In addition to the no-tackling-during-practice rule, there are no coaches' whistles and no playbooks. No roster cuts. No mandatory weight-lifting. No use of words such as "kill," "hit" or "Coach" (players call him John). There are no long practices. There are no calisthenics. Well, there arecalisthenics, but they include such drills as laying on the ground, looking up at the sky and saying, "It's a nice day."

Saturday, November 14, 2009

Fast Food

I saw an article this morning on Burger Kings new value menu item, a double burger for $1. It's reported that the franchisees are suing over being required to offer this product because using $.55 as ingredient costs and $.45 as service and overhead cost they compute they lose a dime on every one they sell.

The comments posted below the article were interesting. Apparently a lot of people think Burger Kings are dirty and the food gives you diahrea. One commentor pointed out that profits are made on soft drink and fries, not on the burgers. Another said he drove through a BK and ordered two of the new doubles and a water to be sure they lost money. Personally, I go to BK every couple of months and next time I'm going to try the new double because they keep making the Whopper Jr smaller.

I googled "fast food survey results" and found results of a Zagat survey posted.
I copied some of the results below.

But first, allow to me to say our new favorite is Sonic. That's where Janett takes me when we go for rides. (The nearest two Sonics to our home are each more than five miles away) The food is good with a varied menu, including a wide range of soda fountain specialities. The burgers have an old fashioned drive-in taste, and I guess that's good. Prices are competitive, but they're not afraid to charge $3 for Mozzarella sticks. You can park to walk in or park at a speaker to order and a car-hop, sometimes a young lady on roller skates, brings you your meal.

PS If Subway is the favorite, how come they're always empty? Maybe because they sold too many franchises and tho stores are too close together?

Fast Food – Mega Chains
4.Taco Bell
5.Burger King

Fast Food – Large Chains
1.Panera Bread
3.In-N-Out Burger
5.Au Bon Pain

Quick-Refreshment Chains
1.Starbucks Coffee
2.Dunkin' Donuts
3.Cold Stone Creamery
4.Jamba Juice
5.Ben & Jerry's Scoop Shops

Full-Service Chains
1.P.F. Chang's China Bistro
2.Cheesecake Factory
3.California Pizza Kitchen
4.Outback Steakhouse
5.Carrabba's Italian Grill

Best Value:
3.In-N-Out Burger
5.Chipotle / Taco Bell (tied)

Best Value Menu:
3.Taco Bell
4.Burger King

Wednesday, November 11, 2009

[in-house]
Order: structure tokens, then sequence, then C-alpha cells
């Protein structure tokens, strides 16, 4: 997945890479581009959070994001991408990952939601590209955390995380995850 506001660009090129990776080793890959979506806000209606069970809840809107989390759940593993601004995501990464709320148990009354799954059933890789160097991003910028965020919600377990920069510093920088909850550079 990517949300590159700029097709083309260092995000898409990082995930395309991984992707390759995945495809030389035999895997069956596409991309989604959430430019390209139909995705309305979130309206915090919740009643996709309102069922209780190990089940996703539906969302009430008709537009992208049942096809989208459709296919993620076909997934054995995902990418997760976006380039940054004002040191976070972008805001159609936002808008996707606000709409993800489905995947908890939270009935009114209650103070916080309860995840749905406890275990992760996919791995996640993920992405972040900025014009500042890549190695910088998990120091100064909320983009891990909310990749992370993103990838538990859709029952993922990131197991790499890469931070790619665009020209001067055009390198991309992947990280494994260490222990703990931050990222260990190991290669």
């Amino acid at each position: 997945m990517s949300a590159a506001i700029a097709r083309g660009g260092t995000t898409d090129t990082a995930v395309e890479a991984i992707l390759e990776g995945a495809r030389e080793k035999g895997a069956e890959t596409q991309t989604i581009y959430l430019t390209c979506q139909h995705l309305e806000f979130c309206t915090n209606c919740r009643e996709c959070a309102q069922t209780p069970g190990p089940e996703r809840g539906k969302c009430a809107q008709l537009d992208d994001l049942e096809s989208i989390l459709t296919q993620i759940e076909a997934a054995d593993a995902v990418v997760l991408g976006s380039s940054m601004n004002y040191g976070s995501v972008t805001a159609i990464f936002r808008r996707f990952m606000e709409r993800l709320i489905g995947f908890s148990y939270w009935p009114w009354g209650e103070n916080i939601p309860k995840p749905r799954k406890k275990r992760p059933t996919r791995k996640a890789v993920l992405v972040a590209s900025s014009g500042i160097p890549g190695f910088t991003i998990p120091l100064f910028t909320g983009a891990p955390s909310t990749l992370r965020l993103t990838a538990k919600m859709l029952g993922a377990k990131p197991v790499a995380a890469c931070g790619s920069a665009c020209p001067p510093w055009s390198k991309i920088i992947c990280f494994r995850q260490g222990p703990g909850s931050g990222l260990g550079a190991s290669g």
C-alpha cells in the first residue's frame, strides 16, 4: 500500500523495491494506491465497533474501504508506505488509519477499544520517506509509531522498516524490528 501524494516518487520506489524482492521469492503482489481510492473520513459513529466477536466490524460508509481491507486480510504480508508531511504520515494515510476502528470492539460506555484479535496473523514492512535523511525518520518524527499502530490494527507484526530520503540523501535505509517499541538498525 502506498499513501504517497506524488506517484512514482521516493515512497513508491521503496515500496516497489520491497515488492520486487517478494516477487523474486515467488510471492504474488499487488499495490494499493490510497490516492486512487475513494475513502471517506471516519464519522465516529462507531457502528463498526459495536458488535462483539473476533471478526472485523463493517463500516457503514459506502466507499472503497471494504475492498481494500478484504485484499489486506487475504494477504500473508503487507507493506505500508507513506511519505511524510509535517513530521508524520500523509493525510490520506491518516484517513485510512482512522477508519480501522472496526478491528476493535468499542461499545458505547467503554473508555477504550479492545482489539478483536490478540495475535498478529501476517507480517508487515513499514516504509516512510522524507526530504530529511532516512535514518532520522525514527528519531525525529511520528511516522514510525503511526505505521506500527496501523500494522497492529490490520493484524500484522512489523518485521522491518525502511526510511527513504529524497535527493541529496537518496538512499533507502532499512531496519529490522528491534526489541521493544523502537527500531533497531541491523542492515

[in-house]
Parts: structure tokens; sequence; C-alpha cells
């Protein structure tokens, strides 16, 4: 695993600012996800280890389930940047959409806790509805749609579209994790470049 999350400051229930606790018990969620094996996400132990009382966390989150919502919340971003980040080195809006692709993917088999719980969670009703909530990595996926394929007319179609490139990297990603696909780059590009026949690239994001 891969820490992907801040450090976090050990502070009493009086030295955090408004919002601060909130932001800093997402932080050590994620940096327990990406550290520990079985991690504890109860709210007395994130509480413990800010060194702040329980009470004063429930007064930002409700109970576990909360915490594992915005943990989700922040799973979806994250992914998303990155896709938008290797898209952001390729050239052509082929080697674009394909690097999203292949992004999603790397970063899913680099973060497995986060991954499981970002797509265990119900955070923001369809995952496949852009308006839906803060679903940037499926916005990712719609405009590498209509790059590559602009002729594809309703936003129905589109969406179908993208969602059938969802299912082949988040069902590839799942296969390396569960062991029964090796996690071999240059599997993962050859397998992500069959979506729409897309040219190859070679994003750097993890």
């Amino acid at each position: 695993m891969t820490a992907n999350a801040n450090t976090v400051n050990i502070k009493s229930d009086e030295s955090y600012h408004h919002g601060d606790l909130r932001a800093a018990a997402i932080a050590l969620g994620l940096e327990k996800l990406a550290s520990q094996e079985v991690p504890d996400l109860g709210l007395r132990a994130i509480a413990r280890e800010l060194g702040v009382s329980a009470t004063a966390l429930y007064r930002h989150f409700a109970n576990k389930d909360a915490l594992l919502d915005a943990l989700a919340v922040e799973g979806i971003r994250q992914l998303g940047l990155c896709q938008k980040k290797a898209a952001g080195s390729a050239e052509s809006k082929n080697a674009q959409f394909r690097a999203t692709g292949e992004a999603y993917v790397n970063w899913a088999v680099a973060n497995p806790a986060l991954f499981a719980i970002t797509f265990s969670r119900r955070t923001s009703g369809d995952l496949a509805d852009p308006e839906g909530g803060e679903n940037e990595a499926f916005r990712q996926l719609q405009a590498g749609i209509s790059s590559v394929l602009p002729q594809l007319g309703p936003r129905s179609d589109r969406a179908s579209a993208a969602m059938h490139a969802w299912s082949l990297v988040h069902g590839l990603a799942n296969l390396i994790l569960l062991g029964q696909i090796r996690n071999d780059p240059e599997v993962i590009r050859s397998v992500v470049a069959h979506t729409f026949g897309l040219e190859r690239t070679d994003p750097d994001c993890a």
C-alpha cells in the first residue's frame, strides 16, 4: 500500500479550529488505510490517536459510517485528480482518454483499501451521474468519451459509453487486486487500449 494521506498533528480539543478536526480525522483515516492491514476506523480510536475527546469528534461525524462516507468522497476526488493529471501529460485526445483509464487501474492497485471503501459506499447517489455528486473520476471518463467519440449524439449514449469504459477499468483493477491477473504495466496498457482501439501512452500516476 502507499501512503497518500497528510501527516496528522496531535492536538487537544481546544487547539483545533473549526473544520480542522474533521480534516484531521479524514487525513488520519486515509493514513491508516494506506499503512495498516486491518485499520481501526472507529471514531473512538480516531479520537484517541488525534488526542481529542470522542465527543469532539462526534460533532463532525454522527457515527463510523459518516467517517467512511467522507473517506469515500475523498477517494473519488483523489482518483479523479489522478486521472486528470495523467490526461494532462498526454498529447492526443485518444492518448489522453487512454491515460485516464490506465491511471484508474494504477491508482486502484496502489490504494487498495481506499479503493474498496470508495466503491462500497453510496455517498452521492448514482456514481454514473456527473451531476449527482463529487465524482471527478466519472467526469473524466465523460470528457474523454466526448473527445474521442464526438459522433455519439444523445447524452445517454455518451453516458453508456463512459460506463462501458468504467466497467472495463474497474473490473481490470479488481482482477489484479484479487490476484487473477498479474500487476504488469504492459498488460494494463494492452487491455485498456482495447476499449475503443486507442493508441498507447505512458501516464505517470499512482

Vita, Dulcedo, Spes

I was given a rosary at my first Knights of Columbus meeting Monday night. Most people know praying the rosary consists primarily of saying Hail Mary's. (There is less familiarity with the contemplation of the mysteries suggested to accompany the prayers.) Commonly, folks question Catholic's veneration of Mary, in the same tone with which they refer to Catholics as praying to statues. As usual my daughter Kim is a source of wisdom. On this topic she questioned why Catholics seek the intercession of the Blessed Virgin or other saints, when the relationship with Jesus is the source of salvation, quoting Jesus, "I am the way, and the truth, and the life; no one comes to the Father but through Me." Jesus does not seem to suggest we distract ourselves with middle men. Perhaps some Christians see the Church's promotion of the Virgin and Saints as intercessors to be reflective of the Church's seeming to position itself between the followers and God, as the definer of orthodoxy and custodian of the sacremental graces.

On the other hand, can we not acknowlege that Jesus may wish His Mother to be venerated? First because He loved her for her exquisite goodness. But more, from the day the Archangel came to her, she participated in Jesus' redemptive mission, and more than any other person offered herself to the Father and shared in Christ's suffering.

The words from the cross, "Woman, behold thy son. Son, behold thy mother." are taken by Catholics to indicate Jesus bestowed on the faithful the maternity of Mary. Also, her appearances at Lourdes and Fatima, would seem to be evidence that Christ views Mary as emmisary and as intercessor.

We could do a little reading, pray on it, and discuss this issue further, but today I just wanted to share a couple of prayers remembered fondly from my childhood also addressed to Mary.


Remember, O most gracious Virgin Mary, that never was it known that anyone who fled to thy protection, implored thy help, or sought thy intercession was left unaided. Inspired with this confidence, I fly to thee, O Virgin of virgins, my Mother; to thee do I come; before thee I stand, sinful and sorrowful. O Mother of the Word Incarnate, despise not my petitions, but in thy mercy hear and answer me. Amen.